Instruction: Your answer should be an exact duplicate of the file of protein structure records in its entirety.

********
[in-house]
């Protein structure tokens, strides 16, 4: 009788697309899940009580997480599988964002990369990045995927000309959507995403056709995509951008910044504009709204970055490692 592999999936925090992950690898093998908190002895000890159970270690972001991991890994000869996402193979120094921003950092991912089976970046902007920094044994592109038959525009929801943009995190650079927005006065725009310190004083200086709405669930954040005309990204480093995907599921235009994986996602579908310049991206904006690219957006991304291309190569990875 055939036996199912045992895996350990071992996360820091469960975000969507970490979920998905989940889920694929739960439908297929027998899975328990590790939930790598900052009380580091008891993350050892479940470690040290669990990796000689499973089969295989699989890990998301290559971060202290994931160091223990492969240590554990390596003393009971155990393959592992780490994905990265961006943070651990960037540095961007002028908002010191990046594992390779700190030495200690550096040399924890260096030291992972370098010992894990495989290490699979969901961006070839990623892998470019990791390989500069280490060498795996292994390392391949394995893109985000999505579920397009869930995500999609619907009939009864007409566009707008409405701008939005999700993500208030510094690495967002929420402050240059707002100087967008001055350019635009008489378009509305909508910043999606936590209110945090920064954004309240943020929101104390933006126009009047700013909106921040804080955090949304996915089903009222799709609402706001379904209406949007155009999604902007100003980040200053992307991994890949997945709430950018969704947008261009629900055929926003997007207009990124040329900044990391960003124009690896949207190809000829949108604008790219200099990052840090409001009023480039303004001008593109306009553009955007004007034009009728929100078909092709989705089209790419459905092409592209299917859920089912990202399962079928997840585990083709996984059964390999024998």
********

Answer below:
[in-house]
């Protein structure tokens, strides 16, 4: 009788697309899940009580997480599988964002990369990045995927000309959507995403056709995509951008910044504009709204970055490692 592999999936925090992950690898093998908190002895000890159970270690972001991991890994000869996402193979120094921003950092991912089976970046902007920094044994592109038959525009929801943009995190650079927005006065725009310190004083200086709405669930954040005309990204480093995907599921235009994986996602579908310049991206904006690219957006991304291309190569990875 055939036996199912045992895996350990071992996360820091469960975000969507970490979920998905989940889920694929739960439908297929027998899975328990590790939930790598900052009380580091008891993350050892479940470690040290669990990796000689499973089969295989699989890990998301290559971060202290994931160091223990492969240590554990390596003393009971155990393959592992780490994905990265961006943070651990960037540095961007002028908002010191990046594992390779700190030495200690550096040399924890260096030291992972370098010992894990495989290490699979969901961006070839990623892998470019990791390989500069280490060498795996292994390392391949394995893109985000999505579920397009869930995500999609619907009939009864007409566009707008409405701008939005999700993500208030510094690495967002929420402050240059707002100087967008001055350019635009008489378009509305909508910043999606936590209110945090920064954004309240943020929101104390933006126009009047700013909106921040804080955090949304996915089903009222799709609402706001379904209406949007155009999604902007100003980040200053992307991994890949997945709430950018969704947008261009629900055929926003997007207009990124040329900044990391960003124009690896949207190809000829949108604008790219200099990052840090409001009023480039303004001008593109306009553009955007004007034009009728929100078909092709989705089209790419459905092409592209299917859920089912990202399962079928997840585990083709996984059964390999024998």